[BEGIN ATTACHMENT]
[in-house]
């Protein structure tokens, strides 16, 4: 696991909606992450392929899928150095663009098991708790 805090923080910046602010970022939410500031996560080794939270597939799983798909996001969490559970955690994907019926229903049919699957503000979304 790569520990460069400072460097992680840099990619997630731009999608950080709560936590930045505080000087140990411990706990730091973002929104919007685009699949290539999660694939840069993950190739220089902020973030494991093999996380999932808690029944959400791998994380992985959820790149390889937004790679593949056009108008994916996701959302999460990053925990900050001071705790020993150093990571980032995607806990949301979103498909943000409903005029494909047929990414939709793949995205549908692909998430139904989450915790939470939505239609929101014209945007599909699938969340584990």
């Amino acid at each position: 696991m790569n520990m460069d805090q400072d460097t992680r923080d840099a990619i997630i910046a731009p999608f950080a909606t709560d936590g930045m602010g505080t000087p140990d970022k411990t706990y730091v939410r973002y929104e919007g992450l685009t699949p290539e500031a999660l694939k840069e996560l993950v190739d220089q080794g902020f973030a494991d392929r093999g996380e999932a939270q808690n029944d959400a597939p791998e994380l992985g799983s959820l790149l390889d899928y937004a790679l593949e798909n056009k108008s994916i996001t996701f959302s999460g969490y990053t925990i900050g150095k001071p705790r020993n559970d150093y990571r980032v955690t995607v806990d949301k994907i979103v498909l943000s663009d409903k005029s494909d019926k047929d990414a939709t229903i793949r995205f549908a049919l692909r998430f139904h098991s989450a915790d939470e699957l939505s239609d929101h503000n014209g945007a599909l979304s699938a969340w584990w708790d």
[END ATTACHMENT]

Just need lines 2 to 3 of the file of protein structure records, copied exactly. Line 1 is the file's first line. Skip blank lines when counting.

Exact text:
């Protein structure tokens, strides 16, 4: 696991909606992450392929899928150095663009098991708790 805090923080910046602010970022939410500031996560080794939270597939799983798909996001969490559970955690994907019926229903049919699957503000979304 790569520990460069400072460097992680840099990619997630731009999608950080709560936590930045505080000087140990411990706990730091973002929104919007685009699949290539999660694939840069993950190739220089902020973030494991093999996380999932808690029944959400791998994380992985959820790149390889937004790679593949056009108008994916996701959302999460990053925990900050001071705790020993150093990571980032995607806990949301979103498909943000409903005029494909047929990414939709793949995205549908692909998430139904989450915790939470939505239609929101014209945007599909699938969340584990």
């Amino acid at each position: 696991m790569n520990m460069d805090q400072d460097t992680r923080d840099a990619i997630i910046a731009p999608f950080a909606t709560d936590g930045m602010g505080t000087p140990d970022k411990t706990y730091v939410r973002y929104e919007g992450l685009t699949p290539e500031a999660l694939k840069e996560l993950v190739d220089q080794g902020f973030a494991d392929r093999g996380e999932a939270q808690n029944d959400a597939p791998e994380l992985g799983s959820l790149l390889d899928y937004a790679l593949e798909n056009k108008s994916i996001t996701f959302s999460g969490y990053t925990i900050g150095k001071p705790r020993n559970d150093y990571r980032v955690t995607v806990d949301k994907i979103v498909l943000s663009d409903k005029s494909d019926k047929d990414a939709t229903i793949r995205f549908a049919l692909r998430f139904h098991s989450a915790d939470e699957l939505s239609d929101h503000n014209g945007a599909l979304s699938a969340w584990w708790d």